Hamlet wanted his actors not to overdo it or underdo it.  He wanted them to reflect the true nature of the world.  And I aspire to do the same thing.  In ways that may be heartbreaking or hilarious.  I want to be available to both.  So in addition to not editing myself, I will attempt to take myself a little less seriously every now and then – and laugh at what the mirror has to say about me, my world, and the Dwight Schrutes I come across.  (Let’s face it… the people who take Dwight Schrute personally and seriously are the ones who need the most sympathy.  I don’t want to be one of them.  I’d rather be putting their staplers in green jello.)

Subject Matter(s)

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What does one write when there is “nothing to write about”?  * sigh *  The self-imposed deadline has come around… and I need to think of something…

I could philosophize on golf (since I played this weekend).  I could complain about you Memorial-Day-Braves-game sunburn… but neither of those would really fit under the rather broad umbrella of “The Art of Honesty.”

So maybe instead I’ll write about my perpetual writer’s dilemma: absence of subject.  I think I have a voice – it’s just that many times I don’t know what to apply it to.  This happens on a larger scale life-wise also… I believe I have a purpose, a reason to be on this Earth.  But I have no clue what that looks like played out – job, relationships, free time, money.  Much of the time I glide along, skimming the surface.  What I really want is to dive headlong with reckless abandon.  But before I do it, I pause and wonder, “In which pool should I do it?”  Then the moment and momentum is gone.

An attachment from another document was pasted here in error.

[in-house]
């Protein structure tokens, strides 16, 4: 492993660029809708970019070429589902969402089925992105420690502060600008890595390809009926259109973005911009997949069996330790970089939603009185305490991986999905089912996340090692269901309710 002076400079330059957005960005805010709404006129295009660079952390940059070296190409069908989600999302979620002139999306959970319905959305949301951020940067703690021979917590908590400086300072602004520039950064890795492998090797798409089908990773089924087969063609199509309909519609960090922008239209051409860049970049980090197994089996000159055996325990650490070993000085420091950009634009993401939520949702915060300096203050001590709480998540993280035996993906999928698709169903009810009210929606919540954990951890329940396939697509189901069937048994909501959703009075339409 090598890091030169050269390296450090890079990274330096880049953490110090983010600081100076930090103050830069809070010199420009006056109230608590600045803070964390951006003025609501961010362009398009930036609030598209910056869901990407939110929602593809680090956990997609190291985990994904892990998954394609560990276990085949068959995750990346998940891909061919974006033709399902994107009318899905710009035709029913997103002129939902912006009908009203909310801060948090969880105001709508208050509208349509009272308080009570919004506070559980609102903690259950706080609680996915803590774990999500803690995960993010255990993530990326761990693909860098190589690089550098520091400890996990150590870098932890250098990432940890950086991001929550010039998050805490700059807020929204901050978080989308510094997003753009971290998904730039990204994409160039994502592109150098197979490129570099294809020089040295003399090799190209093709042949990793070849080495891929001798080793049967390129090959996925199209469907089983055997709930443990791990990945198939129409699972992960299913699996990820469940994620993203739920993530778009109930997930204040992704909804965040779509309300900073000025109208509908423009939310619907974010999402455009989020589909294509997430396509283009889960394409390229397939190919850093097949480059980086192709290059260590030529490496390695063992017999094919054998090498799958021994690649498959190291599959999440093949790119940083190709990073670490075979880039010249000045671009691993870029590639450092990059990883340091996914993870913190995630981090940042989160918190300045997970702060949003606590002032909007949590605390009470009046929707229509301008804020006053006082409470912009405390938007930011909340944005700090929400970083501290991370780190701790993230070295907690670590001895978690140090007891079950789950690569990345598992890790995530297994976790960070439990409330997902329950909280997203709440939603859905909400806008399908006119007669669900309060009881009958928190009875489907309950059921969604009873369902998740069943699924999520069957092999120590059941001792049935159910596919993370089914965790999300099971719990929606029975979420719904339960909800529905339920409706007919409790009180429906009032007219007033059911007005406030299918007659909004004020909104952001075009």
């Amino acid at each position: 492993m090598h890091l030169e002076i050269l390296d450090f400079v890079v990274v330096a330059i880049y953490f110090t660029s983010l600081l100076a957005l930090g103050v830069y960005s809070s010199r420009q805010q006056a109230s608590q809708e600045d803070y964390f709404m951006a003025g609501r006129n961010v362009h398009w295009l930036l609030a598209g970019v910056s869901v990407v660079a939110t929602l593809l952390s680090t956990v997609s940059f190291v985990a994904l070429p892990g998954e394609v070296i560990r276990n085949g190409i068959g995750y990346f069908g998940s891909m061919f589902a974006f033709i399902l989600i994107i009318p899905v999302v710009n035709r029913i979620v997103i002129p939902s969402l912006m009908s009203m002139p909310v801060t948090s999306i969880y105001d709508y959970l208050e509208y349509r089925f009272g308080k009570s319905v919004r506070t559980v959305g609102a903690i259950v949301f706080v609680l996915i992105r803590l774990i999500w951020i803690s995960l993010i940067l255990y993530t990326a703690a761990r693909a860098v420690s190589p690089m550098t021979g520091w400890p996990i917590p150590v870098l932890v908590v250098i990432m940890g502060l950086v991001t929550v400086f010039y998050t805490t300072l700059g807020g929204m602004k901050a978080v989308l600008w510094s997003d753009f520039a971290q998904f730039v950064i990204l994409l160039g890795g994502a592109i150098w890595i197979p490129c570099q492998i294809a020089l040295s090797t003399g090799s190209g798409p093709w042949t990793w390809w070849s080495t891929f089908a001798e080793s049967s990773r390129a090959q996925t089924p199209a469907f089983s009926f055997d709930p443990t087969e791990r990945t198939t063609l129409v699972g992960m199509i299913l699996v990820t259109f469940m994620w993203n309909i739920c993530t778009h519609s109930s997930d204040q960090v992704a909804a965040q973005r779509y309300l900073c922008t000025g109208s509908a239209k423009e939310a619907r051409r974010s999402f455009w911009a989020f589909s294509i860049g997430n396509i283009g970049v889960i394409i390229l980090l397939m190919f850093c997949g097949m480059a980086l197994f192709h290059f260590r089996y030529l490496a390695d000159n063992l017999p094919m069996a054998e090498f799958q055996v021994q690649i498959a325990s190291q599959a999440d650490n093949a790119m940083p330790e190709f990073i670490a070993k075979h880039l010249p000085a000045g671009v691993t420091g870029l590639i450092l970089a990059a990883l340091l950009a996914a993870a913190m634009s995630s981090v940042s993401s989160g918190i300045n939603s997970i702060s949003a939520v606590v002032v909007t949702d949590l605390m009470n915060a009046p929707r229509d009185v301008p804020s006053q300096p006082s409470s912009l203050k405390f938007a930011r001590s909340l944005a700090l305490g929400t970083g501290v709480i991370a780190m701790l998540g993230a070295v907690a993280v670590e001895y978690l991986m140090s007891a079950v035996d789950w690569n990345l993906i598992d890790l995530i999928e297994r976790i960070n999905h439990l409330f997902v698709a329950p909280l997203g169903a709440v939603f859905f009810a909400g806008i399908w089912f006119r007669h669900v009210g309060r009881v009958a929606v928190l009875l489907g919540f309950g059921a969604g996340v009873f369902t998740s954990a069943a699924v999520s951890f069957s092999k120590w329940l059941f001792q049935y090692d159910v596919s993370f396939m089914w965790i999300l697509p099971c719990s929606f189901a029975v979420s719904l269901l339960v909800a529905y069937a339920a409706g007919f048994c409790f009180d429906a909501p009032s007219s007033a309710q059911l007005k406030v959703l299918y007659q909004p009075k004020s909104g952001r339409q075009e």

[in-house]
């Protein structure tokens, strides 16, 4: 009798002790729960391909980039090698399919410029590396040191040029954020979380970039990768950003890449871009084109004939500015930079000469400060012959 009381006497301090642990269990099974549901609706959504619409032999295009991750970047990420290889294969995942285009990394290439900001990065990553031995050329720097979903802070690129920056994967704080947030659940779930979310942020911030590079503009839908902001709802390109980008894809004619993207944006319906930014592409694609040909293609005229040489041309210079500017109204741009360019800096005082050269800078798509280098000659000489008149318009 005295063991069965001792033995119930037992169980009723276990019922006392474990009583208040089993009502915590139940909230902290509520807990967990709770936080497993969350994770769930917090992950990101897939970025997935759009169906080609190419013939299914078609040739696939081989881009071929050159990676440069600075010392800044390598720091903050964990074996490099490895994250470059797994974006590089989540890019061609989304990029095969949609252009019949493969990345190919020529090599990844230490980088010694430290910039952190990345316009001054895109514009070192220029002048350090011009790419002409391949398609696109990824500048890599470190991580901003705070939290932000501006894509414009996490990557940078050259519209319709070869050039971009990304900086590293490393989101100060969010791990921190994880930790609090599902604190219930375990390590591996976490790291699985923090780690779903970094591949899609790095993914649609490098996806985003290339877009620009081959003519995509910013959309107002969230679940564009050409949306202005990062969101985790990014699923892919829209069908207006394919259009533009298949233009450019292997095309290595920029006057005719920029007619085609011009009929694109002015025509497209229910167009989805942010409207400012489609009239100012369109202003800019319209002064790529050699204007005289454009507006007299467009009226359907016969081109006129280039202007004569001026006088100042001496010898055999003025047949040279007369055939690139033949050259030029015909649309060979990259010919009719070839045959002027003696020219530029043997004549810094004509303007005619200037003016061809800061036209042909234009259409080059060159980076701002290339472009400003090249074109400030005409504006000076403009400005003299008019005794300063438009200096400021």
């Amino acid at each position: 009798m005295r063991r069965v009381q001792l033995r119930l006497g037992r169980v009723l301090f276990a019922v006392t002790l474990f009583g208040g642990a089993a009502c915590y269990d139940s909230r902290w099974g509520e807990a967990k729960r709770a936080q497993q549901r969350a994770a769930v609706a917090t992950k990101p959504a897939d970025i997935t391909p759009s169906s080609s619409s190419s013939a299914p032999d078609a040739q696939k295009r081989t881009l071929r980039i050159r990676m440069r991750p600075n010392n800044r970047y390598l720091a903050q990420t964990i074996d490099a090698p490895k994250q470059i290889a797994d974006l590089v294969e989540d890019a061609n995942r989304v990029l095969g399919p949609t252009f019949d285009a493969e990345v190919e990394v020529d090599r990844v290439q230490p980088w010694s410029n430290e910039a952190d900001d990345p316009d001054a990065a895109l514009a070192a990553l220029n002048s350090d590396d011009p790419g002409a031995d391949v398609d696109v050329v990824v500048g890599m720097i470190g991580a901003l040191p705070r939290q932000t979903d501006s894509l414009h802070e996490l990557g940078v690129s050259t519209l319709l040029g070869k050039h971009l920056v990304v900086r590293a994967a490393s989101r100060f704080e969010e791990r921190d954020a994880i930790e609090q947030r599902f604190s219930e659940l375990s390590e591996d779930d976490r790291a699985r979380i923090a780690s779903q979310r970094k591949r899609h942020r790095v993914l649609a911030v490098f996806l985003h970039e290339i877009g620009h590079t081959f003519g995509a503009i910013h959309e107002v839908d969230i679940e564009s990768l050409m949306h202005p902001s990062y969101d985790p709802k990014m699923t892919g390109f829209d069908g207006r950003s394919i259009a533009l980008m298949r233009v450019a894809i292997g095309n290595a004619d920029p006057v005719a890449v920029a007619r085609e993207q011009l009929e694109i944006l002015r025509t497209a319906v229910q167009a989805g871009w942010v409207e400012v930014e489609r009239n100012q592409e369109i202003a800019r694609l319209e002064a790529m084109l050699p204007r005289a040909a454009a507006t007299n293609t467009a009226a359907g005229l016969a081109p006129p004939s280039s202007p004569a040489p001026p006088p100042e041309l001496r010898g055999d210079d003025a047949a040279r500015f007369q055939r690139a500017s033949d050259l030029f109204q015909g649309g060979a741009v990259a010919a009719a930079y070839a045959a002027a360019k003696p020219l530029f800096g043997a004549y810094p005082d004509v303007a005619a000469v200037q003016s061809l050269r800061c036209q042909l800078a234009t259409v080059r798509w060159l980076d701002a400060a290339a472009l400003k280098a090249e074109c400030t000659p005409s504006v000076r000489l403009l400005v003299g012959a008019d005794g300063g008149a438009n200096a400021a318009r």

And then of course there is the element of “earning” a  spot in the actual pool.  I mean, who told me (25-year-old girl that I am) that I could write about ____________?  I don’t know anything!  …right?  I struggle to find the balance between the ignorant, cocky youngin’ who treats the world like it’s boringly over-simple and not letting people “look down on me because I am young.”  I usually swing pendulum style – little-to-no balancing required.

What do I have to say and how can I communicate it uniquely?  Where would my community (even maybe online community?) lack if I never again touched my keyboard?  Is it hubris?  Or genuine purpose?  Egotistical entertainment?  Or an important journey that involves more than just the author?

I’d like think these efforts means something – even if all my writing mangles jumbled thoughts on purpose, golf, authorship, and the Atlanta Braves into a wet pile of spaghetti.  If it doesn’t carry inherent meaning now, then maybe it’ll earn it later.  But for this chapter, here I go churning out pieces like those ceramics students – hoping there’s a subject out there waiting… that if I hit on enough randomness, it’ll reveal itself and fit like the perfect pair of jeans (that also still elude me).

Happy belated Memorial Day Weekend!